Thursday, July 15, 2004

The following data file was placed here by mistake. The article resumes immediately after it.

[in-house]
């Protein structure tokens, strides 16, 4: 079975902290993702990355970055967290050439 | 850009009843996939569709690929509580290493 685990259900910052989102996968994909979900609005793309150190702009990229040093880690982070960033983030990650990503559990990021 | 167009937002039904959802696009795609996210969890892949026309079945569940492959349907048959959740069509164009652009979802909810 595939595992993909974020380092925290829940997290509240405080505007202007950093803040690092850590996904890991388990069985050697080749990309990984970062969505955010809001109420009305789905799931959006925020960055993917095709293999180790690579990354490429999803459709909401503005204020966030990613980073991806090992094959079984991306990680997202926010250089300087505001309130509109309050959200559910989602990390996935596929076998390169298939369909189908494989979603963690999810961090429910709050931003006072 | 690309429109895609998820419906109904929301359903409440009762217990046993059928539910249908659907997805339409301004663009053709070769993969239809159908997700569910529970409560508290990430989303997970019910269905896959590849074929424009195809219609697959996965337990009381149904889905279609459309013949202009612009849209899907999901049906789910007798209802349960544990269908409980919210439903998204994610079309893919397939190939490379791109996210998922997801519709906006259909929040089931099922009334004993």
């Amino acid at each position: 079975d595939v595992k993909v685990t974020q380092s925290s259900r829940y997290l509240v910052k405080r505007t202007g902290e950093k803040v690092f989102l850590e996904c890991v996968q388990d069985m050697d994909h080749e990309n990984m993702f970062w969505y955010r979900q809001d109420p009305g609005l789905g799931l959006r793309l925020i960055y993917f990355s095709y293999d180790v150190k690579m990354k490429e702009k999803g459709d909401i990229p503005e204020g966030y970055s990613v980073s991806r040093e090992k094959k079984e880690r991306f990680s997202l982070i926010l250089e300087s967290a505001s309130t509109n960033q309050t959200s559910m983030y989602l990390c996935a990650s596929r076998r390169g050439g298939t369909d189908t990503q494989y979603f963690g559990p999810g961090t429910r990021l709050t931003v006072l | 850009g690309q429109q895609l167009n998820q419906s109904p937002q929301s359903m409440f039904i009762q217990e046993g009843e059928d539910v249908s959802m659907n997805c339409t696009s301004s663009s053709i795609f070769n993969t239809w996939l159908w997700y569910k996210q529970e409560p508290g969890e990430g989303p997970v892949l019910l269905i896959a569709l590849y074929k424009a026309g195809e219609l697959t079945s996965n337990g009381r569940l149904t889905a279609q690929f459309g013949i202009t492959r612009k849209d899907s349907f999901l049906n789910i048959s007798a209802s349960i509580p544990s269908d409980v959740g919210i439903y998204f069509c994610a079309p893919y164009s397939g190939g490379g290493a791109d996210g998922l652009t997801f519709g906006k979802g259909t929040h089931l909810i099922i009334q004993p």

there were a few good hours early this morning. i made progress in "modeling random systems." an exponential random variable models wait times. it slopes down towards zero as time approaches infinity; as long as there is some probablity of rain, there is no chance that a drought can last. i thought about the cassini orbiter. there must be some probability of a space rock ripping through the hull, but it survives because the tail of the exponential collision variable remains vast, even as years go by. stephen jay gould, after being diagnosed with cancer, examined the mortality statistics and realized that it was the dimensions of the probability tail that mattered, not the frightening average. he lived for 20 years after being told he only had a few years to live. probability and statistics can suck when you think in terms of "how" before "why." people have a fundamental need to describe things that don't occur in plain sight. instead of leaving for an appointment at an exact time, we recognize a range of time as "the leaving time." this time begins quietly and then crescendoes into a "now or never" moment, and then trails off into an "oh shit we're not going to make it" moment. we usually give the mean when we tell somebody when we're leaving. we already know the bell curve. however, when you crack a textbook there is this disorienting overload of information. the author doesn't think the way you do. as the day goes on, from a peak in the early morning, the ability to concentrate trails off.